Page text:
- Retrospective case control studies
- Cross-sectional studies
- Surveillance studies (e.g., using registries or surveys)
- Consecutive case series
- Single case reports
When there are merely associations but not causal relationships between a study’s variables and outcomes, it is important not to draw causal inferences. Confounding refers to independent variables that systematically vary with the causal variable. This distorts measurement of the outcome of interest because its effect size is mixed with the effects of other extraneous factors. For observational, and in some cases randomized controlled trials, the method in which confounding factors are handled (either through stratification or appropriate statistical modeling) are of particular concern. For example, in order to interpret and generalize conclusions to our population of Medicare patients, it may be necessary for studies to match or stratify their intervention and control groups by patient age or co-morbidities.
Methodological strength is, therefore, a multidimensional concept that relates to the design, implementation and analysis of a clinical study. In addition, thorough documentation of the conduct of the research, particularly study’s selection criteria, rate of attrition and process for data collection, is essential for CMS to adequately assess the evidence.
2. Generalizability of Clinical Evidence to the Medicare Population
The applicability of the results of a study to other populations, settings, treatment regimens and outcomes assessed is known as external validity. Even well-designed and well-conducted trials may not supply the evidence needed if the results of a study are not applicable to the Medicare population. Evidence that provides accurate information about a population or setting not well represented in the Medicare program would be considered but would suffer from limited generalizability.
The extent to which the results of a trial are applicable to other circumstances is often a matter of judgment that depends on specific study characteristics, primarily the patient population studied (age, sex, severity of disease and presence of co-morbidities) and the care setting (primary to tertiary level of care, as well as the experience and specialization of the care provider). Additional relevant variables are treatment regimens (dosage, timing and route of administration), co-interventions or concomitant therapies, and type of outcome and length of follow-up.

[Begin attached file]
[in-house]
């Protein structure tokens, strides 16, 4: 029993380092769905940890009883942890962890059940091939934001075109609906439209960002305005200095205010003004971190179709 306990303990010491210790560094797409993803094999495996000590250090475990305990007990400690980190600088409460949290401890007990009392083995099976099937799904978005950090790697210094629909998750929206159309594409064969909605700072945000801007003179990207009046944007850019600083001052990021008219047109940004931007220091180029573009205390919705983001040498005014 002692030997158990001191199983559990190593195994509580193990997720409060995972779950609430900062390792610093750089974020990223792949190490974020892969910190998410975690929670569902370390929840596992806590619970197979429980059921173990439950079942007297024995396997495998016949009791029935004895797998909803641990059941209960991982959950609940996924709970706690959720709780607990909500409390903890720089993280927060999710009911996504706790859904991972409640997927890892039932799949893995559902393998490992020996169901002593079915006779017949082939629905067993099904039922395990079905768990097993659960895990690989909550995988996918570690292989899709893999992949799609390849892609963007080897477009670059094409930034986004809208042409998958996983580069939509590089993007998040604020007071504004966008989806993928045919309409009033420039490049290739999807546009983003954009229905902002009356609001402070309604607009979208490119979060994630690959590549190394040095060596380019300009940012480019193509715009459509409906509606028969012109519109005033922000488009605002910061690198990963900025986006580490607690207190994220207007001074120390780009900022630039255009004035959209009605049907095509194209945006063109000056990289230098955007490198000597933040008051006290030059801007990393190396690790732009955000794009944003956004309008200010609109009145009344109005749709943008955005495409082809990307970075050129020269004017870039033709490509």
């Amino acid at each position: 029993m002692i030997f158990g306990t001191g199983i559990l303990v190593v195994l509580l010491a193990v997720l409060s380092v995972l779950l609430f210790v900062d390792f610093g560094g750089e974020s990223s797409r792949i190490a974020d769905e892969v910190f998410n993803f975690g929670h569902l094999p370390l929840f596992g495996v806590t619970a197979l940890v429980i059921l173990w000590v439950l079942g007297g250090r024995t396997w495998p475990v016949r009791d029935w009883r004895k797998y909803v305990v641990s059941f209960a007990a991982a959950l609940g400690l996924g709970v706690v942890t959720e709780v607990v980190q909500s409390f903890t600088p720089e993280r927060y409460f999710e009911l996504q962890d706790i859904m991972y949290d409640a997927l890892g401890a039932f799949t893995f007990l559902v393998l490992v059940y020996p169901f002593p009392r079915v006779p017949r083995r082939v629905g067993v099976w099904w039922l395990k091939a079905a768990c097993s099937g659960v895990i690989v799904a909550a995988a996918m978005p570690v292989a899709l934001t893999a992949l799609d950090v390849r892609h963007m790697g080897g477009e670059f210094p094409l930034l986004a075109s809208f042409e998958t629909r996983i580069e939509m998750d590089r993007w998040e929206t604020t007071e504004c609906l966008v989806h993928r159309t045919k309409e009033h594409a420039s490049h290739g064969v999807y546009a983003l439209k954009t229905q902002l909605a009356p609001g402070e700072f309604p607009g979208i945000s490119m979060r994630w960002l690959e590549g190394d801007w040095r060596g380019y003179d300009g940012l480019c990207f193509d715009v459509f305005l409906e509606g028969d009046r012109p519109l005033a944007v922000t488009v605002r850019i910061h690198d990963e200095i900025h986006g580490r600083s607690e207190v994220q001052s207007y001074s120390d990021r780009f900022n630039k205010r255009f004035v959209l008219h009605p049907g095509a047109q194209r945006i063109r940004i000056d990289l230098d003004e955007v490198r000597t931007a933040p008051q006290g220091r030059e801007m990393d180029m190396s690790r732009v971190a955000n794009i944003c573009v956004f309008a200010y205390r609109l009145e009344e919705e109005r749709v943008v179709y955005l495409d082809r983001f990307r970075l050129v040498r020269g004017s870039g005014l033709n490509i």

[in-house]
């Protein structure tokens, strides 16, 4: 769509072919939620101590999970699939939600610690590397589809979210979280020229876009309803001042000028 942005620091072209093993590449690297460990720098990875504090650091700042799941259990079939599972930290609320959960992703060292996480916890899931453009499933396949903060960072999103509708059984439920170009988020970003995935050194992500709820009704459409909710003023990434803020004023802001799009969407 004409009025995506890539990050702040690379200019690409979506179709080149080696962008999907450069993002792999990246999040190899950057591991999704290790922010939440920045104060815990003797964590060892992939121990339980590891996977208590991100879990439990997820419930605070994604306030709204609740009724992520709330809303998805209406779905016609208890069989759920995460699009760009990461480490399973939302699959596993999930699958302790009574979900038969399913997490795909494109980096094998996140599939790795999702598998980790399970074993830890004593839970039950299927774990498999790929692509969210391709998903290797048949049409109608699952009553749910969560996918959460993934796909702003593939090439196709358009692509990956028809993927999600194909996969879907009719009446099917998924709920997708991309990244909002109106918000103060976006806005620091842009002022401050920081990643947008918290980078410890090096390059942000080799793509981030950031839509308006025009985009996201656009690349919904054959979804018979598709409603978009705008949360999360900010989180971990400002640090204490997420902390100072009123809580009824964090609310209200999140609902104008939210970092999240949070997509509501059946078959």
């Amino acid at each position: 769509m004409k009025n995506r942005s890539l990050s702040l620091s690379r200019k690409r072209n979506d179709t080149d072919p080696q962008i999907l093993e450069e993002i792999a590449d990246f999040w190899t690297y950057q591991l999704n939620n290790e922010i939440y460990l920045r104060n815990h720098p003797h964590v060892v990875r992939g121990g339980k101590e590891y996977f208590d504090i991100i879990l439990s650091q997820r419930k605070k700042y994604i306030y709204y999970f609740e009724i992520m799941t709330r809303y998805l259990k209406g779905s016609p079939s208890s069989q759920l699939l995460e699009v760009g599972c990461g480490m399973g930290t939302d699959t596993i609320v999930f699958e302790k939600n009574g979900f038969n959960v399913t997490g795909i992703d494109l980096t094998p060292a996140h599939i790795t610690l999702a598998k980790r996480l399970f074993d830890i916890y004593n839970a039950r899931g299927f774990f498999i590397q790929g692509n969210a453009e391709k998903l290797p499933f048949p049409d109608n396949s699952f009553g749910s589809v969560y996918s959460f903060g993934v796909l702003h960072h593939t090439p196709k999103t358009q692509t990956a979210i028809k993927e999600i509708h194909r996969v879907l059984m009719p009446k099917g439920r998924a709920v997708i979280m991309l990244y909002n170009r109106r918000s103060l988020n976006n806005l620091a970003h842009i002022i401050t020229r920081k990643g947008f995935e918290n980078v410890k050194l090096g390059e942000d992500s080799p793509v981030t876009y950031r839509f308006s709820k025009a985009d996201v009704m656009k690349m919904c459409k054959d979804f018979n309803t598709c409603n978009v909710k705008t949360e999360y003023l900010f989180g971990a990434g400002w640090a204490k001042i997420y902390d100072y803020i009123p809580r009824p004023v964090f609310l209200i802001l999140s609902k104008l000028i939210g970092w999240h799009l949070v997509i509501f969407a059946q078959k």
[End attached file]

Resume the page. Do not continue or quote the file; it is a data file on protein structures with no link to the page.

The level of care and the experience of the providers in the study are other crucial elements in assessing a study’s external validity. Trial participants in an academic medical center may receive more or different attention than is typically available in non-tertiary settings. For example, an investigator’s lengthy and detailed explanations of the potential benefits of the intervention and/or the use of new equipment provided to the academic center by the study sponsor may raise doubts about the applicability of study findings to community practice.
Given the evidence available in the research literature, some degree of generalization about an intervention’s potential benefits and harms is invariably required in making coverage decisions for the Medicare population. Conditions that assist us in making reasonable generalizations are biologic plausibility, similarities between the populations studied and Medicare patients (age, sex, ethnicity and clinical presentation) and similarities of the intervention studied to those that would be routinely available in community practice.
A study’s selected outcomes are an important consideration in generalizing available clinical evidence to Medicare coverage determinations. The goal of our determination process is to assess net health outcomes, and we are interested in the results of changed patient management not just altered management. These outcomes include resultant risks and benefits such as increased or decreased morbidity and mortality. In order to make this determination, it is often necessary to evaluate whether the strength of the evidence is adequate to draw conclusions about the direction and magnitude of each individual outcome relevant to the intervention under study. In addition, it is important that an intervention’s benefits are clinically significant and durable, rather than marginal or short-lived.